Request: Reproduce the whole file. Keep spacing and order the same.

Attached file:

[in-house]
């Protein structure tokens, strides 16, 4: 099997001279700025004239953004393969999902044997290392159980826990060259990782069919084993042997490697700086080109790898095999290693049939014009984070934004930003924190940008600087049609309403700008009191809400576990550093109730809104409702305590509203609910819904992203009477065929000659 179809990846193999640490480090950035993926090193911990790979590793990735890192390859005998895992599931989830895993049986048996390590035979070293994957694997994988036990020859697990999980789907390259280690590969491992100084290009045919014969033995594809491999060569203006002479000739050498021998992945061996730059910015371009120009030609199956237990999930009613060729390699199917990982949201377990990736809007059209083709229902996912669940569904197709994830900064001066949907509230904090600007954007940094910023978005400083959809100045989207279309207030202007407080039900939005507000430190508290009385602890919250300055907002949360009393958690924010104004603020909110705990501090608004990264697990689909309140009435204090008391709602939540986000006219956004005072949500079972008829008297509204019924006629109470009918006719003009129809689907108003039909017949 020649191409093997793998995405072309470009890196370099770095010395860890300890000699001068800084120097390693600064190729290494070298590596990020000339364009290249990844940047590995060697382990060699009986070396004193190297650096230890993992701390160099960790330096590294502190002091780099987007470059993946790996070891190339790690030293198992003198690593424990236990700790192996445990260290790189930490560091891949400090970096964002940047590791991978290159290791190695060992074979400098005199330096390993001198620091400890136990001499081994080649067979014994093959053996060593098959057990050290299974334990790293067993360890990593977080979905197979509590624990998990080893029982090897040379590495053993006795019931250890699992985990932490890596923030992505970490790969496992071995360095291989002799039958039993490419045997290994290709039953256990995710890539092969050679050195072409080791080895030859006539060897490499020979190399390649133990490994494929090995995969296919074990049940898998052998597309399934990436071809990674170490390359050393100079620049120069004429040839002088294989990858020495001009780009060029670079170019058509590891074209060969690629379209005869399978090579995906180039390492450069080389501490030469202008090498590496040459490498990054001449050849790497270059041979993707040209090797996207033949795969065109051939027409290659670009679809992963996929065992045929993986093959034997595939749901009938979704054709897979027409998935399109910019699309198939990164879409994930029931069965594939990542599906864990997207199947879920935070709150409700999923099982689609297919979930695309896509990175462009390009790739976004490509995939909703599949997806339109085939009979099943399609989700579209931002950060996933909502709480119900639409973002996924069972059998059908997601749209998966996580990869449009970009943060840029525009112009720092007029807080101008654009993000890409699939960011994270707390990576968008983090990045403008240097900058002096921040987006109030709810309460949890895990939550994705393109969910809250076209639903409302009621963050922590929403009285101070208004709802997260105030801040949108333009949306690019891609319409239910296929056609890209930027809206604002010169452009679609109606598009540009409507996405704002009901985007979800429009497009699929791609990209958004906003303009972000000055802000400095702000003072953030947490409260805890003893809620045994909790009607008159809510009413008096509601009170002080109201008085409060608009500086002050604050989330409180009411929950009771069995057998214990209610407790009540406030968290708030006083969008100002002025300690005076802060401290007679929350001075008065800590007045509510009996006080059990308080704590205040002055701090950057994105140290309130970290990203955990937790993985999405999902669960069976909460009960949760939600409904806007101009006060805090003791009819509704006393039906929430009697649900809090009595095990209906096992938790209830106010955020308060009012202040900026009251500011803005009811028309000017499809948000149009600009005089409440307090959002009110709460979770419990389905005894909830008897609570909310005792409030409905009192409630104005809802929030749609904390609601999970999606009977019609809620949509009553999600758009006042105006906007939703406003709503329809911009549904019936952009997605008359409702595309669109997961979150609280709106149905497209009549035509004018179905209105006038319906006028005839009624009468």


[in-house]
């Protein structure tokens, strides 16, 4: 099997001279700025004239953004393969999902044997290392159980826990060259990782069919084993042997490697700086080109790898095999290693049939014009984070934004930003924190940008600087049609309403700008009191809400576990550093109730809104409702305590509203609910819904992203009477065929000659 179809990846193999640490480090950035993926090193911990790979590793990735890192390859005998895992599931989830895993049986048996390590035979070293994957694997994988036990020859697990999980789907390259280690590969491992100084290009045919014969033995594809491999060569203006002479000739050498021998992945061996730059910015371009120009030609199956237990999930009613060729390699199917990982949201377990990736809007059209083709229902996912669940569904197709994830900064001066949907509230904090600007954007940094910023978005400083959809100045989207279309207030202007407080039900939005507000430190508290009385602890919250300055907002949360009393958690924010104004603020909110705990501090608004990264697990689909309140009435204090008391709602939540986000006219956004005072949500079972008829008297509204019924006629109470009918006719003009129809689907108003039909017949 020649191409093997793998995405072309470009890196370099770095010395860890300890000699001068800084120097390693600064190729290494070298590596990020000339364009290249990844940047590995060697382990060699009986070396004193190297650096230890993992701390160099960790330096590294502190002091780099987007470059993946790996070891190339790690030293198992003198690593424990236990700790192996445990260290790189930490560091891949400090970096964002940047590791991978290159290791190695060992074979400098005199330096390993001198620091400890136990001499081994080649067979014994093959053996060593098959057990050290299974334990790293067993360890990593977080979905197979509590624990998990080893029982090897040379590495053993006795019931250890699992985990932490890596923030992505970490790969496992071995360095291989002799039958039993490419045997290994290709039953256990995710890539092969050679050195072409080791080895030859006539060897490499020979190399390649133990490994494929090995995969296919074990049940898998052998597309399934990436071809990674170490390359050393100079620049120069004429040839002088294989990858020495001009780009060029670079170019058509590891074209060969690629379209005869399978090579995906180039390492450069080389501490030469202008090498590496040459490498990054001449050849790497270059041979993707040209090797996207033949795969065109051939027409290659670009679809992963996929065992045929993986093959034997595939749901009938979704054709897979027409998935399109910019699309198939990164879409994930029931069965594939990542599906864990997207199947879920935070709150409700999923099982689609297919979930695309896509990175462009390009790739976004490509995939909703599949997806339109085939009979099943399609989700579209931002950060996933909502709480119900639409973002996924069972059998059908997601749209998966996580990869449009970009943060840029525009112009720092007029807080101008654009993000890409699939960011994270707390990576968008983090990045403008240097900058002096921040987006109030709810309460949890895990939550994705393109969910809250076209639903409302009621963050922590929403009285101070208004709802997260105030801040949108333009949306690019891609319409239910296929056609890209930027809206604002010169452009679609109606598009540009409507996405704002009901985007979800429009497009699929791609990209958004906003303009972000000055802000400095702000003072953030947490409260805890003893809620045994909790009607008159809510009413008096509601009170002080109201008085409060608009500086002050604050989330409180009411929950009771069995057998214990209610407790009540406030968290708030006083969008100002002025300690005076802060401290007679929350001075008065800590007045509510009996006080059990308080704590205040002055701090950057994105140290309130970290990203955990937790993985999405999902669960069976909460009960949760939600409904806007101009006060805090003791009819509704006393039906929430009697649900809090009595095990209906096992938790209830106010955020308060009012202040900026009251500011803005009811028309000017499809948000149009600009005089409440307090959002009110709460979770419990389905005894909830008897609570909310005792409030409905009192409630104005809802929030749609904390609601999970999606009977019609809620949509009553999600758009006042105006906007939703406003709503329809911009549904019936952009997605008359409702595309669109997961979150609280709106149905497209009549035509004018179905209105006038319906006028005839009624009468």